I have a coat. It’s stunning. It’s handmade, unique and interesting. I get compliments on it every single time I wear it. I’m constantly asked where I got it from, and I’m certain that the maker would be raking in the sales from referrals.
Want to know the tragedy? I can’t and won’t tell people where I got it from. The maker of the coat flubbed up on marketing, big time. Let’s all learn a lesson from my coat’s maker.
Where I got my coat
A while ago, I went to a silent auction. A friend of a friend had begun making interesting coats from recycled sweaters. I’d seen similar items on Etsy, and I immediately fell in love. I put in my bid, and won.
I love this coat. It has a big hood that neatly folds down over the shoulders and thumb-holes so that you can wear the sleeves like hand-warmers… and look how interesting it is!
So… what’s wrong?
The day after the auction, I went to pick up my coat. I was so excited to have won!
I picked up the coat and nothing else. There was no tag, no business card, no information about the maker. I have no idea who made it. I can’t recommend her shop to the dozens of people who ask where to buy my coat.
Furthermore, once I wore the coat, I discovered a couple workmanship flaws. Nothing major, but holes where the serging of pieces together had not been completed. So, even if I had the maker’s information, I’m not sure I would recommend the shop.
My suspicion is that the maker was asked to contribute something to the giveaway, and not wanting to donate something too valuable, gave away a piece that wasn’t quite perfect enough to sell. Makes sense, but a huge marketing mistake.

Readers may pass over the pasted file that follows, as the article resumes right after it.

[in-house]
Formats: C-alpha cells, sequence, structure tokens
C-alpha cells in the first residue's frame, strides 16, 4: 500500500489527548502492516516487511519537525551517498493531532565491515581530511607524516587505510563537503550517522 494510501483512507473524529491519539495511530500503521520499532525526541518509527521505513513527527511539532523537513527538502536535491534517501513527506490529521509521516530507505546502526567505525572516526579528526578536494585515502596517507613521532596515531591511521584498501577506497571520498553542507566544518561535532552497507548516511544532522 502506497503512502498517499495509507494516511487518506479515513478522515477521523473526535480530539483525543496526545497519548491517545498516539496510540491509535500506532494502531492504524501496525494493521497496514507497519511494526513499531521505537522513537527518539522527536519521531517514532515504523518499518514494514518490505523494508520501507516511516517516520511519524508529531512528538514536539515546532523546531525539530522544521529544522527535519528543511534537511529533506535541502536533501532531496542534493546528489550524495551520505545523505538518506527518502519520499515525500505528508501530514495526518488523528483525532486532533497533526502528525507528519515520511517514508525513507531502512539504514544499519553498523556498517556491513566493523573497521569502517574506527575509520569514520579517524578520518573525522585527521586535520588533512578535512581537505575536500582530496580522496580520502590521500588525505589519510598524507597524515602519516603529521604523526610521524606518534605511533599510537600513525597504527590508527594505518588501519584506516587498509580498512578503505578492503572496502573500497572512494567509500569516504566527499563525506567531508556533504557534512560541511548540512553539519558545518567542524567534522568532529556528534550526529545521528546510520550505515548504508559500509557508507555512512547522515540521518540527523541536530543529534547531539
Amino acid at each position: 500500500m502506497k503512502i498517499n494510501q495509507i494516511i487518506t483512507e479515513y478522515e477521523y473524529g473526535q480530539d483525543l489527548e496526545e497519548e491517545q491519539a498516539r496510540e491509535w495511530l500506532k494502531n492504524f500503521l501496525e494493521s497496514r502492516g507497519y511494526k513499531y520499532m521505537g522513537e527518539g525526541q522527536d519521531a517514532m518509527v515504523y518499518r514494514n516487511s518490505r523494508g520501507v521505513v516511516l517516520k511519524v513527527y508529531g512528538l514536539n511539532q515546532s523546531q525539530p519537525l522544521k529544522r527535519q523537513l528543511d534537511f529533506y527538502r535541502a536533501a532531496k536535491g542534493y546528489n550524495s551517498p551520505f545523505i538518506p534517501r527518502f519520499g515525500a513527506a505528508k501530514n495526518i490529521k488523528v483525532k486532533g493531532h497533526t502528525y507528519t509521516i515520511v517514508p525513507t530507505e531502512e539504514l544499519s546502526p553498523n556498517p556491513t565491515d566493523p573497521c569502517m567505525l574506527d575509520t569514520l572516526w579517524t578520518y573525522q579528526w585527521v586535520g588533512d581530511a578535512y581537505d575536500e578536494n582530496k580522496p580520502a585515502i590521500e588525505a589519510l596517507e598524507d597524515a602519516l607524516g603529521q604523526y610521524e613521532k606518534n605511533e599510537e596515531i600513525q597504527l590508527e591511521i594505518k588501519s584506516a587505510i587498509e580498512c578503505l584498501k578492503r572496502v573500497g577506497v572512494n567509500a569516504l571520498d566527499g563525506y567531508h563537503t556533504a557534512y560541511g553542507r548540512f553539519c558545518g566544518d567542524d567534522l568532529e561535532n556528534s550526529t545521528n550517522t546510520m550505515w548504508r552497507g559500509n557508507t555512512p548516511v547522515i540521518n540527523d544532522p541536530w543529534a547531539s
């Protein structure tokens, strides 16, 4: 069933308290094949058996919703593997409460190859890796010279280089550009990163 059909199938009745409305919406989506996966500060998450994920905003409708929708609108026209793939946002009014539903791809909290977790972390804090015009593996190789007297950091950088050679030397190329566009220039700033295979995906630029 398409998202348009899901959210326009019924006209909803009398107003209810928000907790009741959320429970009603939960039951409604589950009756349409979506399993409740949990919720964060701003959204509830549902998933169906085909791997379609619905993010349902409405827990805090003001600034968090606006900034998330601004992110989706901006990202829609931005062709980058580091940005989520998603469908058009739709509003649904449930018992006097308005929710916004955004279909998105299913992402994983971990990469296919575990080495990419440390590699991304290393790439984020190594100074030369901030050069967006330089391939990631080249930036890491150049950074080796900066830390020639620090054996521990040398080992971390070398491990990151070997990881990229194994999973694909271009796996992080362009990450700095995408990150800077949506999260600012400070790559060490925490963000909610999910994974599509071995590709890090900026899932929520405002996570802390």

What can we learn?
The silent auction could have been an amazing promotional opportunity for my coat’s maker. With a quality piece and a card/label, she would have gotten a customer for life, as well as a number of referrals. But, alas, the event did not go that way.
Fortunately, we as crafters can learn a few important lessons from my coat.
- Always include a card with your contact information with every item you make. Even better, add a sewn-on or permanent label. Don’t assume that it’s ‘obviously your style’.
- Always put your best foot forward. It’s easy to donate a less-than-stellar piece to a school event or giveaway. But every single piece is a representation of your work. Don’t let a piece reflect poorly on you!
- If you must sell less-than-fabulous pieces, considering adding a ‘seconds’ label to your work. This is what outlet shops do. You’ll notice that a piece from the Gap Outlet has a different tag than a piece from a normal Gap store. It reminds customers that the item was purchased at a discount.
- Consider if an event/giveaway is worth it. If you genuinely believe an event/donation request has little likelihood of bringing in new customers, politely decline. It’s better than compromising your work.
With these few tips, you’ll never miss a marketing opportunity, again!
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